In a blow to the plastic recycling industry, Lego A/S has abandoned its plans to switch to recycled PET for its bricks, the Financial Times reported Sept. 24.
In 2021, the world's largest toymaker announced it was testing a prototype brick made with recycled PET, building on a 2015 pledge to invest on more sustainable replacements for ABS, which it uses in about 80 percent of its bricks.
Lego is now backtracking because using the material would have required significant changes to its manufacturing equipment and therefore would have led to higher carbon emissions over the product's lifetime.
"In order to scale production [of recycled PET], the level of disruption to the manufacturing environment was such that we needed to change everything in our factories," Tim Brooks, Lego's head of sustainability, told the Financial Times. "After all that, the carbon footprint would have been higher. It was disappointing."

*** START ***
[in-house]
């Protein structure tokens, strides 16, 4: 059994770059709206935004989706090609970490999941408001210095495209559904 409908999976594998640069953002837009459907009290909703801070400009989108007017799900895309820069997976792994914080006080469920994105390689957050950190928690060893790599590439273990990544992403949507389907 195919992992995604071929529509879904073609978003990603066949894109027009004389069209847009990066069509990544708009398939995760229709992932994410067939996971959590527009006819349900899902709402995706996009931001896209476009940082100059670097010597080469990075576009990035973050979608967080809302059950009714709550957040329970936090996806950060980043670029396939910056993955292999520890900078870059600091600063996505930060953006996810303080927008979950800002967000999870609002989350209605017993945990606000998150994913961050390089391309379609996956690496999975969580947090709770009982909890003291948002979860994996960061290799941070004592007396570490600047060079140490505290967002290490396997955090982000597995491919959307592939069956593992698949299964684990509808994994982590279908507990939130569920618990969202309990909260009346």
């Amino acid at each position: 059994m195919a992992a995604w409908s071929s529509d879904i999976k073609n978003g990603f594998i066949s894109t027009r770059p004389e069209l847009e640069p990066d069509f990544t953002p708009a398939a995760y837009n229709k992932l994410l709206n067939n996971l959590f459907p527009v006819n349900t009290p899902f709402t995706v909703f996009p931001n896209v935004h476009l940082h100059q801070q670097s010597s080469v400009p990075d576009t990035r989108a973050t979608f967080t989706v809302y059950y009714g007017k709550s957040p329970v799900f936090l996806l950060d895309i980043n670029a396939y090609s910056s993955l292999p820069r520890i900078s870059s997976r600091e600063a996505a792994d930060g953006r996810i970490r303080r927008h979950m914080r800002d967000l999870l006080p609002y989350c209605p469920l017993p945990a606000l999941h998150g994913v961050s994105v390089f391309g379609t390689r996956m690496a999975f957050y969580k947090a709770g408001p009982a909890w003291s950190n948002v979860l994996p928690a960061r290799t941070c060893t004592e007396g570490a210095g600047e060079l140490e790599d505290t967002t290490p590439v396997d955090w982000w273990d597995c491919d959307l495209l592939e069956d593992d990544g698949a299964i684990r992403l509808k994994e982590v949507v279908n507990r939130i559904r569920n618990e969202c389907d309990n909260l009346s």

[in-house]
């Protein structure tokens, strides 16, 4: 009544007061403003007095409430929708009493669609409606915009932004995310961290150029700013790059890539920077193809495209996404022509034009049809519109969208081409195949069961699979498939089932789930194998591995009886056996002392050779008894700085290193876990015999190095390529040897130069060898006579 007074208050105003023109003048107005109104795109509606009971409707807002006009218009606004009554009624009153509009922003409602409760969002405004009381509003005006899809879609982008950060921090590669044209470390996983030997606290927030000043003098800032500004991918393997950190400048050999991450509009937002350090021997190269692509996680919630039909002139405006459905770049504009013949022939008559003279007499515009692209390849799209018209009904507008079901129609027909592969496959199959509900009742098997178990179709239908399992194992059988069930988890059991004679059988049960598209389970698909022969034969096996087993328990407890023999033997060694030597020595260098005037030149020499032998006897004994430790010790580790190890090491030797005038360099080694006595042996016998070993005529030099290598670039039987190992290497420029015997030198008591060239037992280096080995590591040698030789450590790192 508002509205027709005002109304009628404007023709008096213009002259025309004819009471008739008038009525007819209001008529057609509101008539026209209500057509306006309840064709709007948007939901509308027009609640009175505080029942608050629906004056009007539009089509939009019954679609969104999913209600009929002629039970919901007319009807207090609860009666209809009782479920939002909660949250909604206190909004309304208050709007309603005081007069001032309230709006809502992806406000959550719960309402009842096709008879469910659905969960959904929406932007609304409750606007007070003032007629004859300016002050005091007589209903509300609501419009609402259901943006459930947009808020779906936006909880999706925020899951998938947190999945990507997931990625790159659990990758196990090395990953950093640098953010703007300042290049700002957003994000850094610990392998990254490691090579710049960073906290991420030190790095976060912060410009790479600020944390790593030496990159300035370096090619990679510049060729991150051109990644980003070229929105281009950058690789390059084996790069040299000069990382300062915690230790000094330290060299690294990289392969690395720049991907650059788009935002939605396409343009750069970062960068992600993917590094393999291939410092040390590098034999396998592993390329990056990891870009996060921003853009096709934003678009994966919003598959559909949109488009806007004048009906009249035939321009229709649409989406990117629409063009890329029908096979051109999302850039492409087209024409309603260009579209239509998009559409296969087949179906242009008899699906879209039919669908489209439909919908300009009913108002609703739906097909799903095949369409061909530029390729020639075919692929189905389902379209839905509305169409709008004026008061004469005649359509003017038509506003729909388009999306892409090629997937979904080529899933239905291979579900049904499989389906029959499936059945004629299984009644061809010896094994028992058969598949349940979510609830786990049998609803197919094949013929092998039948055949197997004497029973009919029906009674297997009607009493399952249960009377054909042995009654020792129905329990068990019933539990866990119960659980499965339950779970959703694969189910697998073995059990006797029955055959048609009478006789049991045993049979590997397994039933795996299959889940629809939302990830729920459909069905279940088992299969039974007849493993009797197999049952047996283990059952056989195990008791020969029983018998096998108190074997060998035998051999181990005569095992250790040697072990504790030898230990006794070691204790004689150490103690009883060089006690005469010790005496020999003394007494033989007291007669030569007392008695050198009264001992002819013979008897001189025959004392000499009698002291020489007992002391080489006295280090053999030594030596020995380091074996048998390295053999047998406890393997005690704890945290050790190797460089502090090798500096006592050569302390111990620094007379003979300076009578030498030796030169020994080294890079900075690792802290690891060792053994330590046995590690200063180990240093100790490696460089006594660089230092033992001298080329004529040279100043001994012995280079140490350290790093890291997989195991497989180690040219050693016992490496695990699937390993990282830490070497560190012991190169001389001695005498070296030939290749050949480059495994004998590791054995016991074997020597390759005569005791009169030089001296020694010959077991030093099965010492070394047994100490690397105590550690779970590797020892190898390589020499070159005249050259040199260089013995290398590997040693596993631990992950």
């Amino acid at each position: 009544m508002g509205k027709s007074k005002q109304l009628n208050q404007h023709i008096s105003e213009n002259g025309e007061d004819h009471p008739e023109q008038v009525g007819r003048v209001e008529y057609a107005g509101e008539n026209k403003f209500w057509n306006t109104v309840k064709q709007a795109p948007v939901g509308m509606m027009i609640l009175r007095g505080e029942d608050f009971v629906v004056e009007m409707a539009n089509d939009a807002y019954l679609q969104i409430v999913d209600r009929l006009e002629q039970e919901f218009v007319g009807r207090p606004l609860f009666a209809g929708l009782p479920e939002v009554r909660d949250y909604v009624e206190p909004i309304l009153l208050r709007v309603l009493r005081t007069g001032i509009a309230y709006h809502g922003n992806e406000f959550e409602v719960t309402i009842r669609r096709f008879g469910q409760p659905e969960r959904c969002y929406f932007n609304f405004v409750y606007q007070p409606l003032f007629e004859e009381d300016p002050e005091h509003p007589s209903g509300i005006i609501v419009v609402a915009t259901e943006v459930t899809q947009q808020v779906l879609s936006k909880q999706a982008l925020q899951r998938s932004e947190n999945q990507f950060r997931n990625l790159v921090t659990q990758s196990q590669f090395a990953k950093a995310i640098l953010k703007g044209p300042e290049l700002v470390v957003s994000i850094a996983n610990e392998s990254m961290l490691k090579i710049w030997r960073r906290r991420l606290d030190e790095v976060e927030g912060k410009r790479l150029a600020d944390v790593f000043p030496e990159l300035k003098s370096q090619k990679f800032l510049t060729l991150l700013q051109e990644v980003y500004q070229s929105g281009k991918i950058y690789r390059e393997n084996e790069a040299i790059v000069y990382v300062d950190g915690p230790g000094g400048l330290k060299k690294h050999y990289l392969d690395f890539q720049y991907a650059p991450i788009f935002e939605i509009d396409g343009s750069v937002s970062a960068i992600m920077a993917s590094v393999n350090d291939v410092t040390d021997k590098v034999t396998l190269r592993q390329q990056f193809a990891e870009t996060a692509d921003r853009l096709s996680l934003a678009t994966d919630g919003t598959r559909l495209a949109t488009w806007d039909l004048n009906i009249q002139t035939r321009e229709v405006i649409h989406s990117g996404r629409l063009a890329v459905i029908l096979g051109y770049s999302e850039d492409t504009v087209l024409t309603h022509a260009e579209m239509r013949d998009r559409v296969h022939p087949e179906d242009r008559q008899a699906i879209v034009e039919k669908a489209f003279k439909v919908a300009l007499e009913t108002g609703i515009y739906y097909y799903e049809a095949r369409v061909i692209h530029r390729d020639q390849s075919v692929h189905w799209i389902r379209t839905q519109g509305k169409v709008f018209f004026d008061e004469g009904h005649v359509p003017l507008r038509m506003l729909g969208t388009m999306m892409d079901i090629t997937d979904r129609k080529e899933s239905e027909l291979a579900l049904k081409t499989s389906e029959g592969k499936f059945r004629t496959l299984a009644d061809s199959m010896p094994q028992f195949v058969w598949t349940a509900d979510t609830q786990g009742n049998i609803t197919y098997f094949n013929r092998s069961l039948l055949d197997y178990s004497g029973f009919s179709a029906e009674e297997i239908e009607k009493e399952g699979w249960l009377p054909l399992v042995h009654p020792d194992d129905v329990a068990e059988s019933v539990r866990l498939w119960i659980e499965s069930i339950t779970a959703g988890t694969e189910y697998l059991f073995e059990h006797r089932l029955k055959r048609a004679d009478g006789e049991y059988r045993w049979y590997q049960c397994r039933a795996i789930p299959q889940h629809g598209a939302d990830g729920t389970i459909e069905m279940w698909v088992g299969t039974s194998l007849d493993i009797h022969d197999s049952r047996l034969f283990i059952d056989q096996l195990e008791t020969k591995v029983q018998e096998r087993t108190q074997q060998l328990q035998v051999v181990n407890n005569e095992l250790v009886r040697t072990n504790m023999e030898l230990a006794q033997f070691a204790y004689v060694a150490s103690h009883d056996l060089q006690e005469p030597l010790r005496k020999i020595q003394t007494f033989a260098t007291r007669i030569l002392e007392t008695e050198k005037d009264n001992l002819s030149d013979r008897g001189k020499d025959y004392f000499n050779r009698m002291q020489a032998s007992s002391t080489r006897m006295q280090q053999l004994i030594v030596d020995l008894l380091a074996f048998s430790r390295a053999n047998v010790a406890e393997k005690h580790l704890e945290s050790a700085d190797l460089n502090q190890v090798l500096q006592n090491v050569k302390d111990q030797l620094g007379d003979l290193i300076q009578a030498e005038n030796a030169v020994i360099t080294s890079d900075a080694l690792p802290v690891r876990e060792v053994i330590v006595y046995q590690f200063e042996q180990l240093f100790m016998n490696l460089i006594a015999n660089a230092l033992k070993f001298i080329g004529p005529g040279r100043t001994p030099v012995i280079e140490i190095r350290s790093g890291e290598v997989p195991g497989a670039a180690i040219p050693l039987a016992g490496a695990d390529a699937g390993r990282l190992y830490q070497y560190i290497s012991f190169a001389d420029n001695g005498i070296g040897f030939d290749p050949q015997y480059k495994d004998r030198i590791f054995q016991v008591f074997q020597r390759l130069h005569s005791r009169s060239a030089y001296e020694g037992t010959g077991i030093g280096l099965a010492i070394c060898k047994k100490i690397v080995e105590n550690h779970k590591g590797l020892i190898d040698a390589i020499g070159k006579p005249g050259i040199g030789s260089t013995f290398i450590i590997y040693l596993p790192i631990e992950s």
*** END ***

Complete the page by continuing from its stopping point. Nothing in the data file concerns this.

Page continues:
One of the key concerns with recycled PET was that it was softer than ABS and needed extra additives to give it similar durability and safety. Improving the qualities of of the material reportedly required "large amounts of energy to process and dry it," according to the Financial Times report.
Billund, Denmark-based Lego now plans to make ABS more sustainable by gradually incorporating more bio-based and recycled material. The company also wants to encourage consumers to reuse their Legos, with a return program in the plans for the next two to three years.
The announcement comes amid continuous increases in recycled PET resin prices in the past months, which would have further impacted the economics of Lego's planned change, in addition to the reported concerns about carbon emissions.